05 December 2022 | Monday | News
This first-in-human study was carried out by a team of researchers and clinicians at A*STAR’s Institute of Bioengineering and Bioimaging (IBB) and the National University Hospital (NUH) since 2017, with patients recruited through the National University Cancer Institute, Singapore.
Breast conserving surgeries are often performed to remove and treat early-stage cancers. However, there is a possibility of incomplete excision and a need for reoperation, which affects about 15 per cent of patients who undergo the surgery. The objective of this imaging technology is to help breast surgeons in the operating theatre with the complete removal of cancer tissues and give patients the best chance at a successful breast conserving surgery, preventing the need for reoperation.
Currently, clinicians use conventional specimen imaging equipment like X-rays or ultrasound which is conducted after the surgery. However, these technologies do not detect subtle or tiny cancer cells which could indicate incomplete excision of cancer.
If the surgeon is able to determine an incomplete excision of the tumour during the operation, they could continue to remove the leftover cancerous tissues.
The researchers have demonstrated earlier that photoacoustically-derived distribution of fat and blood in the excised specimen showed distinct patterns in those specimens where the tumour was completely excised (negative margin specimens); compared to those that have tumour remnants (positive margin specimens).1
In breasts, collagen is one of the major structural components of the tissue architecture and also an important component of the cancer microenvironment. In addition to imaging fat and blood of varying oxygenation status, being able to image the distribution of collagen in breast tissue allows for greater accuracy in assessing the success of the surgery.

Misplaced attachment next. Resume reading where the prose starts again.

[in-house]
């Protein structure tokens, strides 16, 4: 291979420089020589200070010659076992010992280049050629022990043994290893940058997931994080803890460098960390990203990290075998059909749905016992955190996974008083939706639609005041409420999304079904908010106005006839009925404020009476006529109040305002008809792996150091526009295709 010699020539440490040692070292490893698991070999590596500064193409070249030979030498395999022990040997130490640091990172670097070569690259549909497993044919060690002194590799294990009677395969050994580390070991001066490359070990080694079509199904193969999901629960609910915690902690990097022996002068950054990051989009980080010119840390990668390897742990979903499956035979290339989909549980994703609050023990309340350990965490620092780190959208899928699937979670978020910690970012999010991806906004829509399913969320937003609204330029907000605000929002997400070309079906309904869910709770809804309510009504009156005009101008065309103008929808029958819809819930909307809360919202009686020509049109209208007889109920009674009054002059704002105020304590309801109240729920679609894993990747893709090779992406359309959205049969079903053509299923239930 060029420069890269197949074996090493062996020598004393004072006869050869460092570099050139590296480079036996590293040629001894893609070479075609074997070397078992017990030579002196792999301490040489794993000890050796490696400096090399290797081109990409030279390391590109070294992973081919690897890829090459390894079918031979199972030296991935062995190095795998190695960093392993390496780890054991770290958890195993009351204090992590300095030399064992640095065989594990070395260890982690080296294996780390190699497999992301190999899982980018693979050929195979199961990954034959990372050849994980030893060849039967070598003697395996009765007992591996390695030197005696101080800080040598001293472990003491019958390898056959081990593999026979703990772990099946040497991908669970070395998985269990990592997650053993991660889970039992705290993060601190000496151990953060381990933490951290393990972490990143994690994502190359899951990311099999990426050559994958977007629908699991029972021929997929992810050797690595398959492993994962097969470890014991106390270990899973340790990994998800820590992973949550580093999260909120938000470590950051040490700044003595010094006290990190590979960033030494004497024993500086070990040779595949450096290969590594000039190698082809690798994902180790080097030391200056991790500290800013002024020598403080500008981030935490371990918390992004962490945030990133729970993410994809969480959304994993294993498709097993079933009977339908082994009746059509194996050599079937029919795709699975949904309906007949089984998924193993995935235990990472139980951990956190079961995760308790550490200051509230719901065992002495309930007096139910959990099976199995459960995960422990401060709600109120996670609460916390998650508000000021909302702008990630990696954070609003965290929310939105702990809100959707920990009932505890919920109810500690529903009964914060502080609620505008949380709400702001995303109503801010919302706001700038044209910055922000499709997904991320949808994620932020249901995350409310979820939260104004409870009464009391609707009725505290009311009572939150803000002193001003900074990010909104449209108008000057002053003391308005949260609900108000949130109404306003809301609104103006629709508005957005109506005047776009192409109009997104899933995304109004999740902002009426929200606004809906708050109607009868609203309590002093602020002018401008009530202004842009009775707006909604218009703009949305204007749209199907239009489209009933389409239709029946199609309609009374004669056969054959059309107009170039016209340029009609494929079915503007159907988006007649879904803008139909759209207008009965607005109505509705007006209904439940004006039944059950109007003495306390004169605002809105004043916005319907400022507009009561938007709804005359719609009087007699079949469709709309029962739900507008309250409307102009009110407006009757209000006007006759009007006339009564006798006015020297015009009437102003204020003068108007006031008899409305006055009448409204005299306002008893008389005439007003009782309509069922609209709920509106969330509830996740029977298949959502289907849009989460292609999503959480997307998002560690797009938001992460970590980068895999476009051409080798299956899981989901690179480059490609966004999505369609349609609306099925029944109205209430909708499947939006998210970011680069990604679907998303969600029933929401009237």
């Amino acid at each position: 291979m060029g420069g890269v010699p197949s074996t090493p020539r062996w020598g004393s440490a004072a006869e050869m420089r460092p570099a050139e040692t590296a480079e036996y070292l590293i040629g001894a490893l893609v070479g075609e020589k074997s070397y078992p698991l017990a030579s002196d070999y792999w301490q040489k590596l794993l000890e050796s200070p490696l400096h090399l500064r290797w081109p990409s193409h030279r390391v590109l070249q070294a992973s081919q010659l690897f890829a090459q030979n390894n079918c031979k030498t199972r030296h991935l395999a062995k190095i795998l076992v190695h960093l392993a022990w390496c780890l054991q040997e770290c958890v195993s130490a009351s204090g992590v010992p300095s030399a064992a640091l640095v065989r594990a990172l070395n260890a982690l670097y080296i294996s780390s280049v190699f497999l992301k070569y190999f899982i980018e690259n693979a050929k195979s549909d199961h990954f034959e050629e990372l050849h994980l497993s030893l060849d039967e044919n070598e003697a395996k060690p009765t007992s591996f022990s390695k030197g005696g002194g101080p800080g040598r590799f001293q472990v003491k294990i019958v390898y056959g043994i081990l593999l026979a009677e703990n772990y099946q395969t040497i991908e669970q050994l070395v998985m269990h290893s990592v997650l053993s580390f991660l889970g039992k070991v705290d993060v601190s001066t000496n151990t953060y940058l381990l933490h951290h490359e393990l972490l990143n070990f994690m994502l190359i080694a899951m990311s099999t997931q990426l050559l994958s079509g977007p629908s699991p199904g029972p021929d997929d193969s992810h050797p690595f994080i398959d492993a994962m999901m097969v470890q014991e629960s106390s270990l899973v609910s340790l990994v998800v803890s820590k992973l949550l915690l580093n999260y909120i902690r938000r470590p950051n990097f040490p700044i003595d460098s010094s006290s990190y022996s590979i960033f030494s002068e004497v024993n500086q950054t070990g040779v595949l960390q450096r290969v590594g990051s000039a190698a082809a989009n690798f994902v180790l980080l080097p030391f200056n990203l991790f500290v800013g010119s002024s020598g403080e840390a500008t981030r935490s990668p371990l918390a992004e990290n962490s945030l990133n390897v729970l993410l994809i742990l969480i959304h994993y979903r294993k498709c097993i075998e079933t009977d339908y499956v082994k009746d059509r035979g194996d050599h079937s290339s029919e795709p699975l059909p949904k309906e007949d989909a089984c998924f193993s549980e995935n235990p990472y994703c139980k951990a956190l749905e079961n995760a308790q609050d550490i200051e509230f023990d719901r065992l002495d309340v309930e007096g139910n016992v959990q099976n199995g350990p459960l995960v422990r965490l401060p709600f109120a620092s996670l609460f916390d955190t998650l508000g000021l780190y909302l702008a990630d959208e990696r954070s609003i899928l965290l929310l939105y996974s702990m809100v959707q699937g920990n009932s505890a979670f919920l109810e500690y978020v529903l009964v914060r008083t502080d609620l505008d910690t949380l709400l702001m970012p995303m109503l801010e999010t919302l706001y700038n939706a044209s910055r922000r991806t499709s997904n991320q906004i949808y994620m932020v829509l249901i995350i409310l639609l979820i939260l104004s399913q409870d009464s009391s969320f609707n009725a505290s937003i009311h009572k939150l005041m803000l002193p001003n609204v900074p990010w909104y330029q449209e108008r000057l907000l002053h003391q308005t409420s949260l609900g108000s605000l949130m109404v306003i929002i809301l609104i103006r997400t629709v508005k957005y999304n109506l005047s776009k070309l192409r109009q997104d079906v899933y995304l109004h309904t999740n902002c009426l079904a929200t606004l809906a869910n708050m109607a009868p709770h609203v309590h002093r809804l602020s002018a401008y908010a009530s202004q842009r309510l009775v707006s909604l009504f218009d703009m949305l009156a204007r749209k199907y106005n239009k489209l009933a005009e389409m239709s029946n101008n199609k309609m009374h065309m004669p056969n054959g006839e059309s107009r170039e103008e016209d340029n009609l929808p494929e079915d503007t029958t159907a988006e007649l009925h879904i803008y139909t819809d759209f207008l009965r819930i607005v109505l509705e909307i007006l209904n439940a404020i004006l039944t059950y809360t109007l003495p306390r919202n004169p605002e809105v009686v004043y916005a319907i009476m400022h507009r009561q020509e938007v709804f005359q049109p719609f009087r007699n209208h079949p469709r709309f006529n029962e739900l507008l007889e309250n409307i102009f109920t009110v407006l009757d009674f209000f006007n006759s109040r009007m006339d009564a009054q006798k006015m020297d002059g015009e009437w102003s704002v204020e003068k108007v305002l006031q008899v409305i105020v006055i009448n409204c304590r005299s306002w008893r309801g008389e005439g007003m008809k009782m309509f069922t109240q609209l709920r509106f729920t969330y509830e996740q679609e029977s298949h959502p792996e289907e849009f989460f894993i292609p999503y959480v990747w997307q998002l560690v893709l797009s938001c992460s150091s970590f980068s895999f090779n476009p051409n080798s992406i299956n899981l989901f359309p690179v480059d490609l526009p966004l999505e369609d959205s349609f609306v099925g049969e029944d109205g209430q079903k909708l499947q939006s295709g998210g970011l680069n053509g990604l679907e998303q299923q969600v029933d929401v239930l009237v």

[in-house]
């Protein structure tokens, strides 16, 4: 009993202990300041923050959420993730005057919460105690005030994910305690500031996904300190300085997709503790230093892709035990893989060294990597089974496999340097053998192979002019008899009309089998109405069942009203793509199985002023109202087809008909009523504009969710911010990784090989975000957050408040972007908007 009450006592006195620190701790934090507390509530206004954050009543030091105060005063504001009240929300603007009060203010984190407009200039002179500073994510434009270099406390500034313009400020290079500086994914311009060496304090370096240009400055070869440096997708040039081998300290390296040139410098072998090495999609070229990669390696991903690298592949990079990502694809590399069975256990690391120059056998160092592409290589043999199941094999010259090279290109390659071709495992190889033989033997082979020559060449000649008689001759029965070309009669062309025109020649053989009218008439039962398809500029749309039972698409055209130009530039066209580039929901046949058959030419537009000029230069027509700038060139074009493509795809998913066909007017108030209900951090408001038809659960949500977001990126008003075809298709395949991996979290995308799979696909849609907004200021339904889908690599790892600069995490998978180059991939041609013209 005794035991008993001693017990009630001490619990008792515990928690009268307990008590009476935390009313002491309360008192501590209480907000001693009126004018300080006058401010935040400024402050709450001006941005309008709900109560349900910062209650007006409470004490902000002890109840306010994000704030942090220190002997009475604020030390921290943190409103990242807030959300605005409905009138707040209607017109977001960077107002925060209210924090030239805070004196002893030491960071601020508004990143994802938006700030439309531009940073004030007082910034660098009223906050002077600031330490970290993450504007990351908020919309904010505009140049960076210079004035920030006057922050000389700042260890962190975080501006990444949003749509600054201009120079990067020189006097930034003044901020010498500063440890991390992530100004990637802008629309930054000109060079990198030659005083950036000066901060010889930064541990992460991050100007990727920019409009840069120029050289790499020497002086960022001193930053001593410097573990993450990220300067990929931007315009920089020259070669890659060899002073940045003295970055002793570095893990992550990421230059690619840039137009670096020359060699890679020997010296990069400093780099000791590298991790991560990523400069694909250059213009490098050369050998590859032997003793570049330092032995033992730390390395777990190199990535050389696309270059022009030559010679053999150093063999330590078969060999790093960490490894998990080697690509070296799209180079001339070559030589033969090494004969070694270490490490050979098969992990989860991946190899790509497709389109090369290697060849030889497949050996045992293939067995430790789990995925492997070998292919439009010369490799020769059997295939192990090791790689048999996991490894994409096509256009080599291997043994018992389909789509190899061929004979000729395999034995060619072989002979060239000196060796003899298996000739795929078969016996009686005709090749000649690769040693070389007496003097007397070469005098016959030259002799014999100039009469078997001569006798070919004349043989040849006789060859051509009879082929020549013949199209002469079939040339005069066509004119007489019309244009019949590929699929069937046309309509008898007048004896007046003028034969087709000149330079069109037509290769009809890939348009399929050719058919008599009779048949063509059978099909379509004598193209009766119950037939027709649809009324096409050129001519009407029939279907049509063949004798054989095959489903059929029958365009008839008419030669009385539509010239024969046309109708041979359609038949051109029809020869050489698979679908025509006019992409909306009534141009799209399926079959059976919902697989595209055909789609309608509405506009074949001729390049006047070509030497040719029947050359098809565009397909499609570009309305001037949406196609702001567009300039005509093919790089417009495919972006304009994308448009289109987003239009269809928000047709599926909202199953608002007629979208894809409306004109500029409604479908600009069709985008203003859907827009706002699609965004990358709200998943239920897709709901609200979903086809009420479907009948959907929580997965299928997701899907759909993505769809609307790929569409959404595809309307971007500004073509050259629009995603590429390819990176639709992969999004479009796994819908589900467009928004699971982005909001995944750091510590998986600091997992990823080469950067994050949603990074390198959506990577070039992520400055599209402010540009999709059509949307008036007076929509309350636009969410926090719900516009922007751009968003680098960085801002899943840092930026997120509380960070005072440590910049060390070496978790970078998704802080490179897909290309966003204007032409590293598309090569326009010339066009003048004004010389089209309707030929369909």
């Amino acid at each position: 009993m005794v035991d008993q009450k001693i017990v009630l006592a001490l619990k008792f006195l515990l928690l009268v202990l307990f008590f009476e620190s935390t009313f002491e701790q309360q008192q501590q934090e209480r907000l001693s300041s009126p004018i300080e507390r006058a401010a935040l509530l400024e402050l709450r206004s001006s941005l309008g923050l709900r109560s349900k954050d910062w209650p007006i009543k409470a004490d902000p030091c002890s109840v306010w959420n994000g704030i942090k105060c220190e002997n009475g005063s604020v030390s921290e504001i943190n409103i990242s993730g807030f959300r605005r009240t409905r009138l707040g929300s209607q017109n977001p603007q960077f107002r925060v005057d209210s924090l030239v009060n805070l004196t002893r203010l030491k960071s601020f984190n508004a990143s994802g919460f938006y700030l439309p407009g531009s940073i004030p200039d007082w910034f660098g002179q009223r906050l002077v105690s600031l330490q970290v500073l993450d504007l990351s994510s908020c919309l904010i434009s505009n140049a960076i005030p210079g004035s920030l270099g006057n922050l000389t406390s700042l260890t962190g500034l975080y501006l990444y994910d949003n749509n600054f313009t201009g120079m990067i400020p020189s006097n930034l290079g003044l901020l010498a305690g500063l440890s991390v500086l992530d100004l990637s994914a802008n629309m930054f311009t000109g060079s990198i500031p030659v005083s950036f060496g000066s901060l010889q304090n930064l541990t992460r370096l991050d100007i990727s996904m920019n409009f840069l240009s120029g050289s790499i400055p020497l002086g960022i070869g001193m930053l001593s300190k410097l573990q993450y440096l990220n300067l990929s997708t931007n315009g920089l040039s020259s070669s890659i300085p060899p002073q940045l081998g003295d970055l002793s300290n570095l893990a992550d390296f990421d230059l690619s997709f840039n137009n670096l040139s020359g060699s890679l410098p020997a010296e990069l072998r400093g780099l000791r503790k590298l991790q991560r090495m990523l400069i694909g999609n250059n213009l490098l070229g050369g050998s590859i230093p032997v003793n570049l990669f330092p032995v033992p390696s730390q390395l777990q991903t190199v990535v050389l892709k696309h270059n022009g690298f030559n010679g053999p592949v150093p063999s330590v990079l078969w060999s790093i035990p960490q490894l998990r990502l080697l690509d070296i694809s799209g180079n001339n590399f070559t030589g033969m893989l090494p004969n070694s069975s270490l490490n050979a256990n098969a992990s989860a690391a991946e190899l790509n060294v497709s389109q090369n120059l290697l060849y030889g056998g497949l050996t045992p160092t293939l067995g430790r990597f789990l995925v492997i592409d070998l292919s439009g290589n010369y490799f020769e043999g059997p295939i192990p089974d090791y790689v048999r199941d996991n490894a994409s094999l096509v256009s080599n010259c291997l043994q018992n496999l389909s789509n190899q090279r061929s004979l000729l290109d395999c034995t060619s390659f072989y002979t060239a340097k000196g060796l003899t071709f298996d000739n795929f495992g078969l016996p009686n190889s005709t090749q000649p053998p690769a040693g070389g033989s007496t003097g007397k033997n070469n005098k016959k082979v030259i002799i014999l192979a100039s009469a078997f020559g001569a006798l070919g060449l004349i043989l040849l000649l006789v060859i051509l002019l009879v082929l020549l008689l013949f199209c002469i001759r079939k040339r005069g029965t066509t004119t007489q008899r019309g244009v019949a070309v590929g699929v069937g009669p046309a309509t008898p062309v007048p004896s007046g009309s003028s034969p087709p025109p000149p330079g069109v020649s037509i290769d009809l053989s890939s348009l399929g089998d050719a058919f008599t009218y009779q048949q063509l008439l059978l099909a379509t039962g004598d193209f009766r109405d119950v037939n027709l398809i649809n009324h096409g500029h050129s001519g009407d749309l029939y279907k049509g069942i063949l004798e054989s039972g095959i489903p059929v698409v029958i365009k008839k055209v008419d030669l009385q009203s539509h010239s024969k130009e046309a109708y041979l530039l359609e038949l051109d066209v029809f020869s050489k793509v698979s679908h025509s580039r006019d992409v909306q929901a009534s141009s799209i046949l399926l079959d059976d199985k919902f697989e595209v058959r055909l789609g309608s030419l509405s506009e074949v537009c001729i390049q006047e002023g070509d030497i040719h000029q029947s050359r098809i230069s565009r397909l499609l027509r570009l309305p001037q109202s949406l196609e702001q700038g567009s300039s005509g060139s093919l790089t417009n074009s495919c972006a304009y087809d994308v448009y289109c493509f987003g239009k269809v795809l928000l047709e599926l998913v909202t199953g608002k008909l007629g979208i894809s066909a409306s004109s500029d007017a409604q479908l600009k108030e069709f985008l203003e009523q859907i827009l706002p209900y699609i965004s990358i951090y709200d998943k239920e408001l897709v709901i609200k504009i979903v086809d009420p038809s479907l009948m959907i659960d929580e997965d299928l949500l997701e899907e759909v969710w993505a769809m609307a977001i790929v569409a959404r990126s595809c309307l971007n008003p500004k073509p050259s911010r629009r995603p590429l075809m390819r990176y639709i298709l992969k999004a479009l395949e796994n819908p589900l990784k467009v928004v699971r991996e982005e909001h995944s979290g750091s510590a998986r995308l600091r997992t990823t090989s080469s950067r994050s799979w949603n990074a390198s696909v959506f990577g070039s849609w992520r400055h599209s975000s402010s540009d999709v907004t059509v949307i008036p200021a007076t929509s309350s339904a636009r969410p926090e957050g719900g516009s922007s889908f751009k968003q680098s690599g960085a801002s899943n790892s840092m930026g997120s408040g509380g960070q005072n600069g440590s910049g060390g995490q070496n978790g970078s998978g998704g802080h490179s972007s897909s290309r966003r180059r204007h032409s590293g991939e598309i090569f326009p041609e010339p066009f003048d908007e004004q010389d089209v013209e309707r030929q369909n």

Dr Gayathri Balasundaram, Research Scientist at A*STAR’s IBB said, “We worked together with breast radiologists and surgeons from NUH to demonstrate proof of concept of photoacoustic imaging to assess the success of breast cancer surgery. These findings could help in further development of an accurate surgical margin assessment tool that can provide intraoperative feedback, which would enhance the success of breast surgery. This could help to reduce reoperation and prevent further psychological stress for patients.”
Prof Malini Olivo, Senior Principal Investigator at A*STAR’s IBB added, “The novel photoacoustic ultrasound hybrid imaging technology developed at IBB’s Translational Biophotonics lab could be game changing to identify both structural and intrinsic biomarkers that determine cancer margins during breast cancer surgery.”
The Principal Investigator of the study, Dr Goh Yong Geng, who is also a Consultant at the Department of Diagnostic Imaging in NUH said: “Based on our first-in-human study, we have determined that the diagnostic accuracy of this method is about 95 to 99 per cent. This is a very promising imaging technology that can improve the efficacy of breast cancer surgeries. We will continue to leverage this technology for further advancement in
1 Optoacoustic characterization of breast conserving surgery specimens – A pilot study. Photoacoustics Volume 19, September 2020, 100164 https://doi.org/10.1016/j.pacs.2020.100164
improving the efficiency and effectiveness of breast cancer treatment to help save on costs and time for patients and hospital resources.”
The team plans to conduct further research using this method of imaging through larger studies in the future.